Hester Street Fair; April 15; Free
It’s the opening day for the Lower East Side market that combines food and flair in the community-driven spectacle. First-time entrepreneurs and established vendors like Macaron Parlour, Melt Bakery and Cheeky Sandwich have strutted their stuff for its weekly Saturday market.
Learn the occult side of the wreck of the Titanic, as Boroughs of the Dead hosts a walking tour from Astor Place to Pier 54 in Chelsea, the ship’s never-reached destination.
Sunday, April 16.
(4/16) Easter in New York brings egg hunts, fine brunches, and a bonnet-filled procession down Fifth Avenue that’s been a city tradition for nearly a century and a half. Celebrate the holiday in true New York fashion with a trip to the Easter Parade. The tradition dates all the way back to the 1870s, when upper class New Yorkers would stroll down Fifth Avenue after church and show off the fashionable new outfits they’d purchased for the holiday.
Traffic shuts down for the parade on Fifth Avenue between 49th and 57th Streets from 10am to 4pm on Easter Sunday, letting festive paradegoers fill the streets in their elaborate Easter finest.
These wonderful museum exhibitions continue through this period:
(3/20-1/7/18) Mummies at the American Museum of Natural History. For thousands of years, peoples around the world practiced mummification as a way of preserving and honoring their dead. Mummies brings you face to face with some of these ancient individuals and reveals how scientists are using modern technology to glean stunning details about them and their cultures. In Mummies, ancient remains from the Nile Valley of Africa and the Andes Mountains of South America will be on view, allowing visitors to connect with cultures from the distant past. Mummification, a more widespread practice than most think, was used not only for royal Egyptians but also for common people and even animals. Interactive touch tables let visitors virtually “unravel” or see inside mummies as they delve deep into the unique stories of the people or animals who lie within. Other parts of the exhibition showcase the latest isotopic and DNA testing being performed on mummies, and explain how these sophisticated analytical techniques are helping scientists discover important clues about long-vanished practices. Mummies was developed by The Field Museum, Chicago.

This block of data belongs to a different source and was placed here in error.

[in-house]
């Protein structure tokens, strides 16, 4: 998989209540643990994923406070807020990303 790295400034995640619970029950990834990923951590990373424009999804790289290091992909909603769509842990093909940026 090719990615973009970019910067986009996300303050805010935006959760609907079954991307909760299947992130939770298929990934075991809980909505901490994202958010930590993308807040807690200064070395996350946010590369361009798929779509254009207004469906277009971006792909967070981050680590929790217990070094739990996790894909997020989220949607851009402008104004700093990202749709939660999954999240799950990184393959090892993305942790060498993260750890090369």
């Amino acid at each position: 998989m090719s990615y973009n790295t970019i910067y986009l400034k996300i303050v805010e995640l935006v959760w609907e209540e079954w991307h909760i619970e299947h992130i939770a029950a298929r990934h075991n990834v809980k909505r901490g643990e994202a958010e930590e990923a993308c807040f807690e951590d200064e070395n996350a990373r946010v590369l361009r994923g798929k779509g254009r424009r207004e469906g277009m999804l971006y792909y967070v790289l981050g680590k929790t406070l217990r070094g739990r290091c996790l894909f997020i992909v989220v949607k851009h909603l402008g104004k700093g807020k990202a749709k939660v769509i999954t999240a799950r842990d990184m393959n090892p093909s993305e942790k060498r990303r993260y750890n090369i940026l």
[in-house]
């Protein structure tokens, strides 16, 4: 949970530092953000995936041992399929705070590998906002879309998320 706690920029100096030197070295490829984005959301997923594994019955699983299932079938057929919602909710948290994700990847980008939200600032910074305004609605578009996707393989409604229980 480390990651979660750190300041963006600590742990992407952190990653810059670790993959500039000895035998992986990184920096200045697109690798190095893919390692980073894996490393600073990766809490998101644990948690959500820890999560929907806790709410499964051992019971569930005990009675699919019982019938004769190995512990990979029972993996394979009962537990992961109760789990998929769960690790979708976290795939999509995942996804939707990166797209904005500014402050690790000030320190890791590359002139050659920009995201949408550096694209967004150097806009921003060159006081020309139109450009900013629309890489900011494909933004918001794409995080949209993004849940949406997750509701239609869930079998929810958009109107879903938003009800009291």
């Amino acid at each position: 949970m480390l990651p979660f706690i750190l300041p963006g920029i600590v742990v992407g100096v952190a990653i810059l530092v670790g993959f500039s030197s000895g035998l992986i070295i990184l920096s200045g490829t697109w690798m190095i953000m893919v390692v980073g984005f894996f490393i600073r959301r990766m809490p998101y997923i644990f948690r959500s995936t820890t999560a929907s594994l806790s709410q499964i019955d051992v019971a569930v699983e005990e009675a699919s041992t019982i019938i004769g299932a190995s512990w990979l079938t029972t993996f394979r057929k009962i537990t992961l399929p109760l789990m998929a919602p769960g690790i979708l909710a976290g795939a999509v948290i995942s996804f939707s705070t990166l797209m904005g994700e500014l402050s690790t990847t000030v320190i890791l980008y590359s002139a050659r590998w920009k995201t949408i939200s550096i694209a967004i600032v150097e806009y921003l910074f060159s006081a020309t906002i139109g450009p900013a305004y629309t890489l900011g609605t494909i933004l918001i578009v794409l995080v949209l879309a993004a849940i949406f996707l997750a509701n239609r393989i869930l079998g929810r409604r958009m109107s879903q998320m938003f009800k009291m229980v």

(now-9/6/17) The newest show at the Solomon R. Guggenheim Museum, Visionaries: Creating a Modern Guggenheim, provides a rare chance to explore in-depth some of the key artists of this essential New York institution. Framed by the interests of six leading patrons, Visionaries brings together canvases from masters like Max Ernst, René Magritte, and Yves Tanguy, and sculptures by Joseph Cornell and Alberto Giacometti. In addition, Jackson Pollock’s Alchemy (1947) is being shown in the U.S. for the first time in nearly 50 years. More than a dozen works on paper by Picasso and Van Gogh, rarely on view to the public, can be seen in the Thannhauser Gallery, and paintings by Pierre-Auguste Renoir, Paul Gauguin, and Édouard Manet are displayed on the museum’s legendary ramps.
(now-4/30/17) Tattooed New York at the New-York Historical Society explores more than 300 years of tattoo culture. The exhibit will feature more than 250 works dating from the early 1700s to today—exploring Native American body art, tattoo craft practiced by visiting sailors, sideshow culture, the 1961 ban that drove tattooing underground for three decades, and the post-ban artistic renaissance.
(now-4/23/17) Also on display at the New-York Historical Society are two revealing exhibits:—Muhammad Ali, LeRoy Neiman, and the Art of Boxing and “I Am The King of the World”—Photographs of Muhammad Ali by George Kalinsky. The complementary exhibits, one by a watercolor painter/sketch artist and one by a Madison Square Garden photographer, offer an intimate perspective of the heavyweight boxing champion’s trailblazing career. Both shows come from a place of deep respect and trust; they chronicle highlights and low points, as well as capturing Ali’s sometimes quieter, more thoughtful interior life.
(3/3-7/3) Georgia O’Keeffe: Living Modern provides a new look at an iconic American artist at the very institution that hosted her first solo museum exhibition in 1927—the Brooklyn Museum. Presenting O’Keeffe’s remarkable wardrobe in dialogue with iconic paintings and photographs, this singular exhibition focuses in on the modernist persona O’Keeffe crafted for herself. With photographs by luminaries like Alfred Stieglitz, Ansel Adams, and Annie Leibovitz, the show reflects O’Keeffe’s radical rethinking of female identity, and the artist’s commitment to elements of modernism—minimalism, seriality, simplification—not only in her art, but also in her distinctive style of dress.
Bonus NYC events– Jazz Venues:
Many consider NYCity the Jazz capital of the world. Here are my favorite Jazz clubs, all on Manhattan’s WestSide. Check out who is playing tonight: